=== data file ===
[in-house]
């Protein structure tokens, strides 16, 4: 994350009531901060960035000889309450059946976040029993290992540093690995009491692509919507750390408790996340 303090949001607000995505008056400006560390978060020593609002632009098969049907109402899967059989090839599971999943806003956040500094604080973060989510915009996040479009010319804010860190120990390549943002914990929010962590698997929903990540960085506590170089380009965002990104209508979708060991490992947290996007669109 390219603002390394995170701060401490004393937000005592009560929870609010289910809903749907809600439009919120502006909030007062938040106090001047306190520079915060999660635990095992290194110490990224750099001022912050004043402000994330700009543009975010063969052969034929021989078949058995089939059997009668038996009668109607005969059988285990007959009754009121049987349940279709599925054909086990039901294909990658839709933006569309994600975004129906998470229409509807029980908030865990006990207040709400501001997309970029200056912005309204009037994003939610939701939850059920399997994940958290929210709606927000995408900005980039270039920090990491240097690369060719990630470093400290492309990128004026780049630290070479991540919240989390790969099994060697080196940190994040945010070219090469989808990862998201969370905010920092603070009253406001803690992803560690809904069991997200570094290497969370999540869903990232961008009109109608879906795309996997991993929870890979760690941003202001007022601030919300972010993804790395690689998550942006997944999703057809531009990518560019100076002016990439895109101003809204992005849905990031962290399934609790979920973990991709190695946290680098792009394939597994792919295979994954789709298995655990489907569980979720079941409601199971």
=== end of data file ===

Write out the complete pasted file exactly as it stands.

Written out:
[in-house]
């Protein structure tokens, strides 16, 4: 994350009531901060960035000889309450059946976040029993290992540093690995009491692509919507750390408790996340 303090949001607000995505008056400006560390978060020593609002632009098969049907109402899967059989090839599971999943806003956040500094604080973060989510915009996040479009010319804010860190120990390549943002914990929010962590698997929903990540960085506590170089380009965002990104209508979708060991490992947290996007669109 390219603002390394995170701060401490004393937000005592009560929870609010289910809903749907809600439009919120502006909030007062938040106090001047306190520079915060999660635990095992290194110490990224750099001022912050004043402000994330700009543009975010063969052969034929021989078949058995089939059997009668038996009668109607005969059988285990007959009754009121049987349940279709599925054909086990039901294909990658839709933006569309994600975004129906998470229409509807029980908030865990006990207040709400501001997309970029200056912005309204009037994003939610939701939850059920399997994940958290929210709606927000995408900005980039270039920090990491240097690369060719990630470093400290492309990128004026780049630290070479991540919240989390790969099994060697080196940190994040945010070219090469989808990862998201969370905010920092603070009253406001803690992803560690809904069991997200570094290497969370999540869903990232961008009109109608879906795309996997991993929870890979760690941003202001007022601030919300972010993804790395690689998550942006997944999703057809531009990518560019100076002016990439895109101003809204992005849905990031962290399934609790979920973990991709190695946290680098792009394939597994792919295979994954789709298995655990489907569980979720079941409601199971």